An explorer who spent years hunting for a Nazi gold train laden with looted art says he now thinks a lake could be hiding a convoy of Nazi trucks full of treasure.
Piotr Koper from Walbrzych in southwest Poland said he had recently carried out a preliminary search of the lake 90 miles away using geo-radar and found ‘steel’ which could belong to the trucks.
According to historians, in the spring of 1945 a convoy of trucks set off from the nearby city of Goerlitz with exhibits from a museum.
Koper told local media: ‘The research was completed on Sunday.
‘We have decent results and we will now try to mine as we have seen a very strong signal of steel.
Piotr Koper said he had recently carried out a preliminary search of the lake 90 miles away from Walbrzych in southwest Poland using geo-radar and found ‘steel’ which could belong to the trucks
The lake is located in the Polish village of Żarska Wieś, close to the German border
The explorer and his team have been searching the area in the village of Żarska Wieś since December using bottom sonar, GPR, proton magnetometer and an underwater drone
‘I expect these could be trucks that were sunk in 1945.
‘Today it’s hard to say what their value is, because it depends on whether the wrecks are full or empty.’
The explorer and his team have been searching the area in the village of Żarska Wieś since December using bottom sonar, GPR, proton magnetometer and an underwater drone.
Koper said: ‘In March 1945, trucks with some exhibits left the museum in Goerlitz.
‘We know from witnesses that they arrived here, on the ice-bound reservoir.
‘They stayed here.’
Recently, a diving Guinness Record holder went into the lake to video what he could find.
Marcel Korkus said: ‘I can confirm the existence of a lime kiln in the northwestern part of the body of water.’
Diver Marcel Korkus said: ‘I can confirm the existence of a lime kiln in the northwestern part of the body of water,’ but could not say that there were trucks in the lake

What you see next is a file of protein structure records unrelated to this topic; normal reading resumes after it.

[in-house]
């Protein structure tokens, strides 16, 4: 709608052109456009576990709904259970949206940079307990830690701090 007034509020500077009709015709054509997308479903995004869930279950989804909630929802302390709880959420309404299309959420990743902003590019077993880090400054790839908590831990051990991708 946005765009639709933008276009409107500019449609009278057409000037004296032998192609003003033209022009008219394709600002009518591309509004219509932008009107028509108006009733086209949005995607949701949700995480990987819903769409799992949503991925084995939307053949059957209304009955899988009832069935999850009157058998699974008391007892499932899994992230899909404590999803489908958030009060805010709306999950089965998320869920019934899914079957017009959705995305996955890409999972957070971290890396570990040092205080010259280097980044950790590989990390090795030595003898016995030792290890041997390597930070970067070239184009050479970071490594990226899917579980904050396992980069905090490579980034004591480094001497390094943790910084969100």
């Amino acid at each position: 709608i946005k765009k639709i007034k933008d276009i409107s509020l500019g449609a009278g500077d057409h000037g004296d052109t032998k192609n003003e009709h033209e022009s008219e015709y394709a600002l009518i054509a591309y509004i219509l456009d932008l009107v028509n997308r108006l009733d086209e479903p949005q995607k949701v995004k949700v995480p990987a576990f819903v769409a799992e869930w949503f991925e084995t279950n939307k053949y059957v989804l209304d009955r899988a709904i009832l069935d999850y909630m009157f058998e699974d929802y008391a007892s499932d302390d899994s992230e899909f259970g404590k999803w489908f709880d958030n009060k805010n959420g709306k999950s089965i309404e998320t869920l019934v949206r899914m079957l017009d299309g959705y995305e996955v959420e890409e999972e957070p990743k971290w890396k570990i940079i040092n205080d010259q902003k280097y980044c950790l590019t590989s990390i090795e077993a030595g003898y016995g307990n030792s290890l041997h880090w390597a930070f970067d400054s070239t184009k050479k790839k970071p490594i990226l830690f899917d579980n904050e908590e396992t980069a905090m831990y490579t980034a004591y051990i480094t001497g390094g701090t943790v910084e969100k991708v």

Koper told local media: ‘The research was completed on Sunday. We have decent results and we will now try to mine as we have seen a very strong signal of steel.’
He added that in addition to the remains of the mine’s walls there were also old tires and a small case.
But he continued: ‘I do not confirm the stories about trucks and I believe that it is unlikely that they are lying under a large layer of sediment.’
Koper said he hadn’t given up hope and will now be looking to start diving.
He said: ‘We are now waiting for a GPR analysis. If the results are confirmed, we will apply for permission to extract them.’
The discovery comes just weeks after treasure hunters discovered a secret network of WWII tunnels thought to lead to the long-lost ‘Amber Room’.
The Amber Room was built for Russian Tsar Peter the Great in the 1700s and packed with amber, gold and precious jewels, but was stolen by the Nazis and mysteriously disappeared at the end of the Second World War.
The tunnels were discovered at the Mamerki museum bunker complex in northeastern Poland close to Kaliningrad, the last known location of the treasure.
A secret network of WWII tunnels thought to contain the long-lost Amber Room or other wartime treasures was recently discovered at the site of Nazi Germany’s former eastern army HQ
A reconstruction of the Amber Room was made in 1979 and completed at the Catherine Palace in St Petersburg (pictured)
Lake Toplitz in Austria as another lake which has an enduring allure for bounty hunters and is believed to contain up to £3 billion in lost Nazi gold which was dumped into the water by the S.S as the war came to a close.
In the 1940s, the Nazis used the lake as a naval testing site and the mountains surrounding it as a retreat area for military officers.
Situated in a dense mountain forest high up in the Austrian Alps, Toplitz has seen its fair share of death over the years – several people have died trying to find the legendary treasure.
Though treasure has not yet been found at Toplitz, investigators have recovered £700 million of counterfeit notes that were believed to be part of a Hitler ploy to cripple the British economy.
Towards the end of the war, Nazi forces dumped ancient artefacts, museum exhibits, loot and treasures at various locations throughout Europe, the hunt for which still continues today